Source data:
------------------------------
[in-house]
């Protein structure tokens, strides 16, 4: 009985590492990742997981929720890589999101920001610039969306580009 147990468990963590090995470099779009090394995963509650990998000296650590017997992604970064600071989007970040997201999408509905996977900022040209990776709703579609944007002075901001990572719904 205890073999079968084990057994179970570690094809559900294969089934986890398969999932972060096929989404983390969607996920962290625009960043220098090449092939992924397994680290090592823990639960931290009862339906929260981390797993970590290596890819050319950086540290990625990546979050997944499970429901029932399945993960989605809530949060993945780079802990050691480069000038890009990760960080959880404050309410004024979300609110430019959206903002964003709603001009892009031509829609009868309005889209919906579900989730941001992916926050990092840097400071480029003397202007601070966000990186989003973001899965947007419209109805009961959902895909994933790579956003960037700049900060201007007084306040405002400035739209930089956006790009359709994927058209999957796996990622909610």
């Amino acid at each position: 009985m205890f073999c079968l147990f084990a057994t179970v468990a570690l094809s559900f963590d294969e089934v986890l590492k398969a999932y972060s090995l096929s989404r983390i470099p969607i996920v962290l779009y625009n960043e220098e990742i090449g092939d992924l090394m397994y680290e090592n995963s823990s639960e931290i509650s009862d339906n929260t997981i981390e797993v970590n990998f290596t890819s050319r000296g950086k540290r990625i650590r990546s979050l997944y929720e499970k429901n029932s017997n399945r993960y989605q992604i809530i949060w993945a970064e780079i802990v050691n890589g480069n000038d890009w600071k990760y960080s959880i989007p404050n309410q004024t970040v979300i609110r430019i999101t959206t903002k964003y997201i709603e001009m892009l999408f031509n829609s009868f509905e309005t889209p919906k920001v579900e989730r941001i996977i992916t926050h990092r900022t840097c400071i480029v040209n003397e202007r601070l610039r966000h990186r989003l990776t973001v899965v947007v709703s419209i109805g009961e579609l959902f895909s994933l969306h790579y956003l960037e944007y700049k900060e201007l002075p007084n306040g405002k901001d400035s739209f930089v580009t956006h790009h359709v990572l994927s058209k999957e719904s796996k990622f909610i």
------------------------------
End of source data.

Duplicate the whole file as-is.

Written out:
[in-house]
């Protein structure tokens, strides 16, 4: 009985590492990742997981929720890589999101920001610039969306580009 147990468990963590090995470099779009090394995963509650990998000296650590017997992604970064600071989007970040997201999408509905996977900022040209990776709703579609944007002075901001990572719904 205890073999079968084990057994179970570690094809559900294969089934986890398969999932972060096929989404983390969607996920962290625009960043220098090449092939992924397994680290090592823990639960931290009862339906929260981390797993970590290596890819050319950086540290990625990546979050997944499970429901029932399945993960989605809530949060993945780079802990050691480069000038890009990760960080959880404050309410004024979300609110430019959206903002964003709603001009892009031509829609009868309005889209919906579900989730941001992916926050990092840097400071480029003397202007601070966000990186989003973001899965947007419209109805009961959902895909994933790579956003960037700049900060201007007084306040405002400035739209930089956006790009359709994927058209999957796996990622909610």
């Amino acid at each position: 009985m205890f073999c079968l147990f084990a057994t179970v468990a570690l094809s559900f963590d294969e089934v986890l590492k398969a999932y972060s090995l096929s989404r983390i470099p969607i996920v962290l779009y625009n960043e220098e990742i090449g092939d992924l090394m397994y680290e090592n995963s823990s639960e931290i509650s009862d339906n929260t997981i981390e797993v970590n990998f290596t890819s050319r000296g950086k540290r990625i650590r990546s979050l997944y929720e499970k429901n029932s017997n399945r993960y989605q992604i809530i949060w993945a970064e780079i802990v050691n890589g480069n000038d890009w600071k990760y960080s959880i989007p404050n309410q004024t970040v979300i609110r430019i999101t959206t903002k964003y997201i709603e001009m892009l999408f031509n829609s009868f509905e309005t889209p919906k920001v579900e989730r941001i996977i992916t926050h990092r900022t840097c400071i480029v040209n003397e202007r601070l610039r966000h990186r989003l990776t973001v899965v947007v709703s419209i109805g009961e579609l959902f895909s994933l969306h790579y956003l960037e944007y700049k900060e201007l002075p007084n306040g405002k901001d400035s739209f930089v580009t956006h790009h359709v990572l994927s058209k999957e719904s796996k990622f909610i």